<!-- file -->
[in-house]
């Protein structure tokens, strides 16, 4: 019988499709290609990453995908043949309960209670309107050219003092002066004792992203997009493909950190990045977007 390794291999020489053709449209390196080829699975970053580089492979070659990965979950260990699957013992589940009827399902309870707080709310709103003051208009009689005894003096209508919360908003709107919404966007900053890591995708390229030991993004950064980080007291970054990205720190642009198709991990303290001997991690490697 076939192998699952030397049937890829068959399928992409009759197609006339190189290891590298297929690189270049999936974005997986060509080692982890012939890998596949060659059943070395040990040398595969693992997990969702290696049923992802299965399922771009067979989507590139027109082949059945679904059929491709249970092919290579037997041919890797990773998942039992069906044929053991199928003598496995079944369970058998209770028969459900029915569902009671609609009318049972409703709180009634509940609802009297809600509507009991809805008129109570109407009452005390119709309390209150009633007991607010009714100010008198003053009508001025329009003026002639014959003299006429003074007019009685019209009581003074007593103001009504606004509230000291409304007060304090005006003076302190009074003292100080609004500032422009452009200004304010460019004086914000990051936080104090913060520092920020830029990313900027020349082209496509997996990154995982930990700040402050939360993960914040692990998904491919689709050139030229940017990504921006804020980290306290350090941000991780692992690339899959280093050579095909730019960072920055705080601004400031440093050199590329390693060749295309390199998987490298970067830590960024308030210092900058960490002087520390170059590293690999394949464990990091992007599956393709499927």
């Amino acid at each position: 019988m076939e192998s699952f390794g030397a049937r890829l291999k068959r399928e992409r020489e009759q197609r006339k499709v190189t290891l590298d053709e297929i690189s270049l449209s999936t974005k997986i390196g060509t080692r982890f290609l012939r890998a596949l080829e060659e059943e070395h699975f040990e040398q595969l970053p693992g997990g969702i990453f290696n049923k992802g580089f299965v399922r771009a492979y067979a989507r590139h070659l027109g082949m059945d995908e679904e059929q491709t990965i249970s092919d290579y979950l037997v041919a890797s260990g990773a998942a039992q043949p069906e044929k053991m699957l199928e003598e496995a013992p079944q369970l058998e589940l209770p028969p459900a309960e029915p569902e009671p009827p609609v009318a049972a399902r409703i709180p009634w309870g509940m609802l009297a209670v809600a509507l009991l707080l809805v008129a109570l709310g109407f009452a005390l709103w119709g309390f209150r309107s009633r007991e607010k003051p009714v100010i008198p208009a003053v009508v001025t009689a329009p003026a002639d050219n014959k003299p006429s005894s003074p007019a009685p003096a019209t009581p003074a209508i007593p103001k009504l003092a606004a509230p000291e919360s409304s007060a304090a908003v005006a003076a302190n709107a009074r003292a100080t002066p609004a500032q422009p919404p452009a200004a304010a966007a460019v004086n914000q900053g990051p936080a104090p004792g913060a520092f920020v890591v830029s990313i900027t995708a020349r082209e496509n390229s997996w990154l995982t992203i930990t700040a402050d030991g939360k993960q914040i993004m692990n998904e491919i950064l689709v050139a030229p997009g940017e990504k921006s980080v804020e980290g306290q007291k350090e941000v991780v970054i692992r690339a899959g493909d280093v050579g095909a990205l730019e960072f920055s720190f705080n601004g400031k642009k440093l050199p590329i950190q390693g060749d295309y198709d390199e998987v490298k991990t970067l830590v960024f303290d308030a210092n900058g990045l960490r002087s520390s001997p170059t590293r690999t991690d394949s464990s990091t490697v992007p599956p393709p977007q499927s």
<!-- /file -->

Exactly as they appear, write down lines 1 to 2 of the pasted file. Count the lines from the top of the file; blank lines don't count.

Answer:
[in-house]
């Protein structure tokens, strides 16, 4: 019988499709290609990453995908043949309960209670309107050219003092002066004792992203997009493909950190990045977007 390794291999020489053709449209390196080829699975970053580089492979070659990965979950260990699957013992589940009827399902309870707080709310709103003051208009009689005894003096209508919360908003709107919404966007900053890591995708390229030991993004950064980080007291970054990205720190642009198709991990303290001997991690490697 076939192998699952030397049937890829068959399928992409009759197609006339190189290891590298297929690189270049999936974005997986060509080692982890012939890998596949060659059943070395040990040398595969693992997990969702290696049923992802299965399922771009067979989507590139027109082949059945679904059929491709249970092919290579037997041919890797990773998942039992069906044929053991199928003598496995079944369970058998209770028969459900029915569902009671609609009318049972409703709180009634509940609802009297809600509507009991809805008129109570109407009452005390119709309390209150009633007991607010009714100010008198003053009508001025329009003026002639014959003299006429003074007019009685019209009581003074007593103001009504606004509230000291409304007060304090005006003076302190009074003292100080609004500032422009452009200004304010460019004086914000990051936080104090913060520092920020830029990313900027020349082209496509997996990154995982930990700040402050939360993960914040692990998904491919689709050139030229940017990504921006804020980290306290350090941000991780692992690339899959280093050579095909730019960072920055705080601004400031440093050199590329390693060749295309390199998987490298970067830590960024308030210092900058960490002087520390170059590293690999394949464990990091992007599956393709499927």